So what did cause the housing bubble? The media are an bunch of idiots - biased idiots, at that - and so you have to ignore them. The Antiplanner has a different take, and you need to read the whole thing:
It was Progressive SWPL policies wot dun it. Like I said, RTWT, but how can artificially restricting the supply of Real Estate have any other effect than bidding up the price of land? Supply/demand, anyone? Only a Harvard Law Review president could be surprised that prices went up like a rocket.
As the Antiplanner noted in recent posts, a lot of factors contributed to the recent housing bubble and subsequent financial crisis. But only two factors were so crucial that, without them, the crisis would not have happened.
The two crucial factors were growth-management planning and inadequate ratings of financial risk. Growth-management planning–urban-growth boundaries, greenbelts, growth limits, and other policies aimed at controlling where or how fast regions grow–had three major effects on the economy.
For a while.
Why, in all the millions of column-inches of printer's ink spilled on this crisis, have we not read about incompetence at the SEC? Oh, I remember - all Bad Things happen because of evil Rethuglicans, and you should never let a crisis go to waste - especially when a bunch of Columbia J-School types can get some swell high paying jobs working as press aides for various Democratic congressional types. Or the SEC.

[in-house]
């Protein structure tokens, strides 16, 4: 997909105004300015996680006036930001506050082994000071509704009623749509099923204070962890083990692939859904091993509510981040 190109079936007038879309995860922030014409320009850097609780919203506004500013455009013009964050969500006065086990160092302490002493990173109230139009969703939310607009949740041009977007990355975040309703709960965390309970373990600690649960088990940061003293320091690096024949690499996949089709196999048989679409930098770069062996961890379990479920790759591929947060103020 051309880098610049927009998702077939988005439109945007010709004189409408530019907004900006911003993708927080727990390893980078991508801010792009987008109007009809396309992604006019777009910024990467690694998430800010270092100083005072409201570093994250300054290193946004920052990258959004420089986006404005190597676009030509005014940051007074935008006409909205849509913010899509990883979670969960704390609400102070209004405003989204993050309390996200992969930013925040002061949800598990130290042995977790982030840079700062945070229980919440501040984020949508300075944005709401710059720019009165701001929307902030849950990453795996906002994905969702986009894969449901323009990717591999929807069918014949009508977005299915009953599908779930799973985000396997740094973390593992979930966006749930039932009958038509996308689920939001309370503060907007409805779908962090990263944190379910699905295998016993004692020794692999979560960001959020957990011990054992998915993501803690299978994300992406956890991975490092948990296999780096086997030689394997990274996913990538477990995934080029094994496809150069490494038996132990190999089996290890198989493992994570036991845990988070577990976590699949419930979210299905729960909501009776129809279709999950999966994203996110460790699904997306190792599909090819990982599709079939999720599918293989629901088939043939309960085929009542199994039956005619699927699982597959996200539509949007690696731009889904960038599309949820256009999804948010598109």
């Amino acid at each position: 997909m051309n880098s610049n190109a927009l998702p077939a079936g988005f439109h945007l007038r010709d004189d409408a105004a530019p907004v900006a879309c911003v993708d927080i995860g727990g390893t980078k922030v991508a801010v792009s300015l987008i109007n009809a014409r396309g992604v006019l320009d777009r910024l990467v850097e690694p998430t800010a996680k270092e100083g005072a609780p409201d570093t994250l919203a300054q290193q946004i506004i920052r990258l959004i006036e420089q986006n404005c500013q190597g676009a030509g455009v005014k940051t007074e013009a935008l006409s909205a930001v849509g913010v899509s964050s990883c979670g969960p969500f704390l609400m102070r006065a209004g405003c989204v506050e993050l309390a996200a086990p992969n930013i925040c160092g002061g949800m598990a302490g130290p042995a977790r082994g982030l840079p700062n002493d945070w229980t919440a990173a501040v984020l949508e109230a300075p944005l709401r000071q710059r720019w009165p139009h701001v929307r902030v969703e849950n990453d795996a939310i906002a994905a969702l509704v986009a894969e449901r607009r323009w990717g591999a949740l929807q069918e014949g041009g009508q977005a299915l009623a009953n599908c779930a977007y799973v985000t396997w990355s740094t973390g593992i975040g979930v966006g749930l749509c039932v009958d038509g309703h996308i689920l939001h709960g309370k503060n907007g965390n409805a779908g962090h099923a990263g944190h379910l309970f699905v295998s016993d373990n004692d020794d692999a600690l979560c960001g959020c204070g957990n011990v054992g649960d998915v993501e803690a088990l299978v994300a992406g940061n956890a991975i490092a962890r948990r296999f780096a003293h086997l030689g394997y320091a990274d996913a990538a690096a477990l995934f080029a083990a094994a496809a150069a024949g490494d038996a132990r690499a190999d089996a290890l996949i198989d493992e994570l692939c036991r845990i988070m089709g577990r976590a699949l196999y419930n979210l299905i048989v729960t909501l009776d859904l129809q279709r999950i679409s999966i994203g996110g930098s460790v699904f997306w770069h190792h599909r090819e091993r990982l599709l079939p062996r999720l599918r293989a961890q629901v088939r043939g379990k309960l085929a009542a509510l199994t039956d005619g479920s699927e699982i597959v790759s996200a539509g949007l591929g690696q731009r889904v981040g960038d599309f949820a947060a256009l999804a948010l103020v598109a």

Most of the narratives of the financial crisis make it clear that, at many critical points in the growth of the housing bubble, the problems could have been avoided by more accurate ratings. Better ratings would have both reduced the size of the bubble (by forcing tighter credit and reducing speculation) and contained its effects on the rest of the economy (by keeping major banks and other financial institutions from being exposed to declining housing prices).
As the Antiplanner previously noted, the ratings agencies probably would have done a more responsible job if they were working for bond buyers rather than sellers. That was the case before the Securities and Exchange Commission effectively turned the agencies into a legal oligopoly. Introducing more competition into the ratings business is one way to avoid these problems in the future.
This is a must-read post, and I don't say that very often.